Apple Scores ITC Ruling against HTC, Bans HTC Products in US

Apple has been in news for a long time regarding its on-going patent war with different smartphone manufacturers. Where the Cupertino-based company is busy dealing with the cases against Samsung in several countries, it was also battling against other smartphone makers including HTC.

In its recent battle against HTC, the Cupertino-based company has managed to get injunction against HTC’s Android products in the US from the International Trade Commission in USA. The ban on HTC’s product in US market will take effect from April 19, 2012.

ITC has imposed ban on some of the most popular devices from HTC, including the Sprint EVO 4G, Verizon Droid Incredible, AT&T Aria and T-Mobile G2.

Based on the evidences, the commission announced its ruling in favor of Apple, suggesting that HTC does in fact infringe upon Apple’s patent, specifically patent number 5,945,647. This system level patent was gained by Apple back in 1999. It could somehow be related to Google’s Android mobile operating itself. This clearly suggests that almost all the Android products would likely be at risk of infringing upon Apple’s patent.

Surprisingly, the file has now transferred to President to take the final decision on the verdict:

The decision now goes to the desk of the president, who has 60 days to issue a rarely-used veto; the ban itself will go into effect on April 19, 2012 to provide HTC with a transition period, and HTC will be allowed to import refurbished products for warranty replacement purposes until December 19, 2013.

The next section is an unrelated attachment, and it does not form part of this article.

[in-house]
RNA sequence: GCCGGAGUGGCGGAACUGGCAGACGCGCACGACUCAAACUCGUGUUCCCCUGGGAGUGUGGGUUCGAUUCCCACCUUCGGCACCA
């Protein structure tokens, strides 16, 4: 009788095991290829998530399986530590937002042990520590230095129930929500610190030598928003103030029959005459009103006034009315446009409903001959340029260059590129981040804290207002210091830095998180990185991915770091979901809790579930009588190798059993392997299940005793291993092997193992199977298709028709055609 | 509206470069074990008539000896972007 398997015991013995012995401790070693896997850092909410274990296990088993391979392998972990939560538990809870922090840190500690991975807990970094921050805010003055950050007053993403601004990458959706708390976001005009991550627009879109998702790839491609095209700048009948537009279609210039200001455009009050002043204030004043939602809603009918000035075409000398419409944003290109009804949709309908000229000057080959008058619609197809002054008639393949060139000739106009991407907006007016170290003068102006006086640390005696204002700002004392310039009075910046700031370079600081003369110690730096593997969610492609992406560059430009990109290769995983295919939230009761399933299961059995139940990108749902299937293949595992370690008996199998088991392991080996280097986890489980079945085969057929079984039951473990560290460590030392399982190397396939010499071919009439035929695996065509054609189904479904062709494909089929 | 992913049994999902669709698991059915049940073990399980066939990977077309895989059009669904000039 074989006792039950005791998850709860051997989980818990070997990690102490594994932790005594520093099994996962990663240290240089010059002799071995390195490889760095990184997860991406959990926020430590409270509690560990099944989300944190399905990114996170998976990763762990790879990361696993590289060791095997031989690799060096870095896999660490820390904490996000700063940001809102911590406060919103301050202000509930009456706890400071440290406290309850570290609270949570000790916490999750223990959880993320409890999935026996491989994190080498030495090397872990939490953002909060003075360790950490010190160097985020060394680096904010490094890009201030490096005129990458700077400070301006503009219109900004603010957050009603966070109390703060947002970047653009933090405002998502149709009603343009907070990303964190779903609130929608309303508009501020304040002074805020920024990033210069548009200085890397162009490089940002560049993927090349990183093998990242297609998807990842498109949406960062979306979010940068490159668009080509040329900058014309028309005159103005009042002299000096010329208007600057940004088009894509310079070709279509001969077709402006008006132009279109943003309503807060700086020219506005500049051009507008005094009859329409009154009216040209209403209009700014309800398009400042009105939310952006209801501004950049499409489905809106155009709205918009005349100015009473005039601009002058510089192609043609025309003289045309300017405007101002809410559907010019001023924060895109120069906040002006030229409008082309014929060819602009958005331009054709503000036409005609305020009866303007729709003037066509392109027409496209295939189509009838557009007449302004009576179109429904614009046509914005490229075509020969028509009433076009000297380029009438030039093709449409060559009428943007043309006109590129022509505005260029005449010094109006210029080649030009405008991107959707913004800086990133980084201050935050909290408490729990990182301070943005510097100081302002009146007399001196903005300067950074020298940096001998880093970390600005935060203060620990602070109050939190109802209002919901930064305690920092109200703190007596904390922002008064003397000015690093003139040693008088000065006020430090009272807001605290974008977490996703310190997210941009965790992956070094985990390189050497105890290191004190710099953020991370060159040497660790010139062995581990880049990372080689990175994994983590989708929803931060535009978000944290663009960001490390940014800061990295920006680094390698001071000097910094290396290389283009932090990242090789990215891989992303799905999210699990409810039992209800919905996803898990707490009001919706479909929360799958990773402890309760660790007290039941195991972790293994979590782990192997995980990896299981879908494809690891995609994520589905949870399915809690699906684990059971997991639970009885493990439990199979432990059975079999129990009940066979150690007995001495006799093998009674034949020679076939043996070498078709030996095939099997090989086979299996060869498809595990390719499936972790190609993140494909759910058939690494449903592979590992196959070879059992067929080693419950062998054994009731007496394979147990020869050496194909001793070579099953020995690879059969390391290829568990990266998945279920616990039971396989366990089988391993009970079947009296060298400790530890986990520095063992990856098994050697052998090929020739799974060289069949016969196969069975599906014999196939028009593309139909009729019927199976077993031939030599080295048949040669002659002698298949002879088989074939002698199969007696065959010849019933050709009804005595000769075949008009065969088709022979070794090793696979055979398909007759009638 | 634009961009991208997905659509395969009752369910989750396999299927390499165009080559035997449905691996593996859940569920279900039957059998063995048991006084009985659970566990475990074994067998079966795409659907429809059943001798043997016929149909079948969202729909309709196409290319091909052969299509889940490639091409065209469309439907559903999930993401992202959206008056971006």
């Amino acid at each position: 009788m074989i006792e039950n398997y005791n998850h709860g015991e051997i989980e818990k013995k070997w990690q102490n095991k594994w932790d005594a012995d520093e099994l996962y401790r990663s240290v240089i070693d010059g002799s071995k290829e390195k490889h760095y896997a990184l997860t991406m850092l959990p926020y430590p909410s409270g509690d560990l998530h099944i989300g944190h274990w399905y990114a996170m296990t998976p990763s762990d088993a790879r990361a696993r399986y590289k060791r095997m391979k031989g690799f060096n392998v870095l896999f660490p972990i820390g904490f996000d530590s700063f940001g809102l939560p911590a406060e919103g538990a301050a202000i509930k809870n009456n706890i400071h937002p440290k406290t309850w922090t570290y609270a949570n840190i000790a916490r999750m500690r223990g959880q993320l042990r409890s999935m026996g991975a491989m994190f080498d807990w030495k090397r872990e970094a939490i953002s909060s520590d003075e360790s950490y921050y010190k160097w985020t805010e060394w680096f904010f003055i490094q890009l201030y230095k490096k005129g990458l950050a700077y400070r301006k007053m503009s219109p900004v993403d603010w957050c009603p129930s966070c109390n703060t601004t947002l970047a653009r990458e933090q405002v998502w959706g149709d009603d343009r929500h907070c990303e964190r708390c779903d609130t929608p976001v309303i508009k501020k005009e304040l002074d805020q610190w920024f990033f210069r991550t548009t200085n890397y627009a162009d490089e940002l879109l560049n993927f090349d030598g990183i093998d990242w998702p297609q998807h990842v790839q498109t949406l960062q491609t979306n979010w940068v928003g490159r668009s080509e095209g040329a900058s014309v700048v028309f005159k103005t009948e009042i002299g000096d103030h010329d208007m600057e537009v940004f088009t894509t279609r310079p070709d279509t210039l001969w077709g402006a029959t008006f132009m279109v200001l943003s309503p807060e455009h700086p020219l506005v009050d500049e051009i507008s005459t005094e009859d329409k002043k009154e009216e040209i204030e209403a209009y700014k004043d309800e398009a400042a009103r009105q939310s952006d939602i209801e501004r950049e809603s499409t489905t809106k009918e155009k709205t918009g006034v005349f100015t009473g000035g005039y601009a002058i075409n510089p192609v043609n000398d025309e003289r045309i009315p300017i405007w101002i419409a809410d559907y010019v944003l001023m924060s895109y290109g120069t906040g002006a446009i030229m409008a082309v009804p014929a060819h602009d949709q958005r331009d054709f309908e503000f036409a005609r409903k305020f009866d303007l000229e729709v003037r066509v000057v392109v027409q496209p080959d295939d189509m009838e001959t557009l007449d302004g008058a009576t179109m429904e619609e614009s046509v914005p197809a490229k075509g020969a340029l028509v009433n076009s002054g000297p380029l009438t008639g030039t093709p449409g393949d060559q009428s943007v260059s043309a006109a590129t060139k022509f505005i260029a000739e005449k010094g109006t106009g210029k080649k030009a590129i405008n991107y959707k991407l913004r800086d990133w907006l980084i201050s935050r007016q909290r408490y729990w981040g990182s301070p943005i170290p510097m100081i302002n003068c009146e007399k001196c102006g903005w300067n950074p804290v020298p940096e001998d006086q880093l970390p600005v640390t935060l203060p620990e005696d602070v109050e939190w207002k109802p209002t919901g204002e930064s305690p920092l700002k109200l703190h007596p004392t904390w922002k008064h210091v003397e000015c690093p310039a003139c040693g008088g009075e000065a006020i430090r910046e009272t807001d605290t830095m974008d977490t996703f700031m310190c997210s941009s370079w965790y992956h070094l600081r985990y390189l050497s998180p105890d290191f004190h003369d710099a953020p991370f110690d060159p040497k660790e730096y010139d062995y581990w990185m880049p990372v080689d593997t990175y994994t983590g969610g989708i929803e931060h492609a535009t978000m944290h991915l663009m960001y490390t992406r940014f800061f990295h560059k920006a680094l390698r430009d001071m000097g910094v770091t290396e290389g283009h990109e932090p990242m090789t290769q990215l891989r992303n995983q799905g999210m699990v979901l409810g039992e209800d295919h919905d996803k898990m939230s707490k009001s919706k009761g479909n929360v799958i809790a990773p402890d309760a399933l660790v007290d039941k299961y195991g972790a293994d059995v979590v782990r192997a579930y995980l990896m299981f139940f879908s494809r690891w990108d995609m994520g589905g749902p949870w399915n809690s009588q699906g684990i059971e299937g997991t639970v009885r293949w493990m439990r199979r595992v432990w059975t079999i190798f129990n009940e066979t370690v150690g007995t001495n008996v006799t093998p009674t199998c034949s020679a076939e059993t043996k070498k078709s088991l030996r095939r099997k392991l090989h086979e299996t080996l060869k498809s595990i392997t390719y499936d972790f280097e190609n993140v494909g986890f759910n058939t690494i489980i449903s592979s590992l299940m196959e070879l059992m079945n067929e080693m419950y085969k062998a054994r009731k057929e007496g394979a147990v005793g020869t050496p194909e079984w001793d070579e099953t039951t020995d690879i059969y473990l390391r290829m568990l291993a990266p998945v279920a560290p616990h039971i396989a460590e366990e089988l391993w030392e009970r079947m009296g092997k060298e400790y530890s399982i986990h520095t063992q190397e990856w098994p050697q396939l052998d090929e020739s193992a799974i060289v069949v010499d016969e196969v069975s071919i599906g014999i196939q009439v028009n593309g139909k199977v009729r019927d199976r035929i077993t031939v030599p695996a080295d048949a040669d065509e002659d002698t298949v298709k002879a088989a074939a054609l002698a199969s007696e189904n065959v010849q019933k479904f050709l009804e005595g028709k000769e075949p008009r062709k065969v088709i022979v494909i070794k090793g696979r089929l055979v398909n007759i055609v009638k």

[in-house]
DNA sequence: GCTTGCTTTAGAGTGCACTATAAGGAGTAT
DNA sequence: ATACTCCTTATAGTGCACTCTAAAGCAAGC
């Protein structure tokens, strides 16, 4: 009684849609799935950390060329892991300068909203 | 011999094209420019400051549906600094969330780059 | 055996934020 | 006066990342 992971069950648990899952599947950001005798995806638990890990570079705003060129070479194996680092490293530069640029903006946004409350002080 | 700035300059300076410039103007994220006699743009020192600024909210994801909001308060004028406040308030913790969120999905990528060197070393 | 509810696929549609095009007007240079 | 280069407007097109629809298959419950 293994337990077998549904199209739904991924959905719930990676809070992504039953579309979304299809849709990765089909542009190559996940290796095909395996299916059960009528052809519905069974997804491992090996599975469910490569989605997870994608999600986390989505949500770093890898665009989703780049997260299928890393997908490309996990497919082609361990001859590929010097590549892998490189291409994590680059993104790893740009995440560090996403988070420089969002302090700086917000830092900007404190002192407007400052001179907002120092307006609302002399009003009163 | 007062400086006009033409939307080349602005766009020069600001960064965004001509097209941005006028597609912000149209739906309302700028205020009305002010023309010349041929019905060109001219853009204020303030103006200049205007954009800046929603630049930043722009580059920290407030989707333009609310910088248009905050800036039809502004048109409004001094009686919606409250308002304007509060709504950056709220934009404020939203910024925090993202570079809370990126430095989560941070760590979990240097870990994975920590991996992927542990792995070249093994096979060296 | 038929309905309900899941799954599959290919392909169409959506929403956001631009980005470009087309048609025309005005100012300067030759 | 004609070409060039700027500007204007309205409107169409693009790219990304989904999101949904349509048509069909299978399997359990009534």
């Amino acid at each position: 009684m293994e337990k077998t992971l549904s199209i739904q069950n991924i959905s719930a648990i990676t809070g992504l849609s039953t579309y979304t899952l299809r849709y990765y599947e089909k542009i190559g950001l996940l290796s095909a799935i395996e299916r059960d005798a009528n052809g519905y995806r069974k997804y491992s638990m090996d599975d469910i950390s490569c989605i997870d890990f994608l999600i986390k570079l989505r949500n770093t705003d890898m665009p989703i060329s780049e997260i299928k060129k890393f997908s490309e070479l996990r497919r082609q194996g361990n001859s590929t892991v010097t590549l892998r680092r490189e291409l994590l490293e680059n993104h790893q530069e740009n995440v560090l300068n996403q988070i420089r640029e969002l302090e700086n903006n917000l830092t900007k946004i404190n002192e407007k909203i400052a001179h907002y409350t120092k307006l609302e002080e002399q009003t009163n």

ITC decision against HTC is a big flow for the company without any doubt and could possibly have a massive affect on its business in the coming year. In response to ruling, HTC has released a statement, showing its intentions to bypass the infringed patent.

We are gratified that the commission affirmed the judge’s determination on the ‘721 and ‘983 patents, and reversed its decision on the ‘263 patent and partially on the ‘647 patent. While disappointed that a finding of violation was still found on two claims of the ‘647 patent, we are well prepared for this decision, and our designers have created alternate solutions for the ‘647 patent.

In one of its statement later, HTC said that the major factor behind the infringement ruling is “a small UI experience” and “HTC will workaround to completely resolve the problem from its entire smartphone lineup.”

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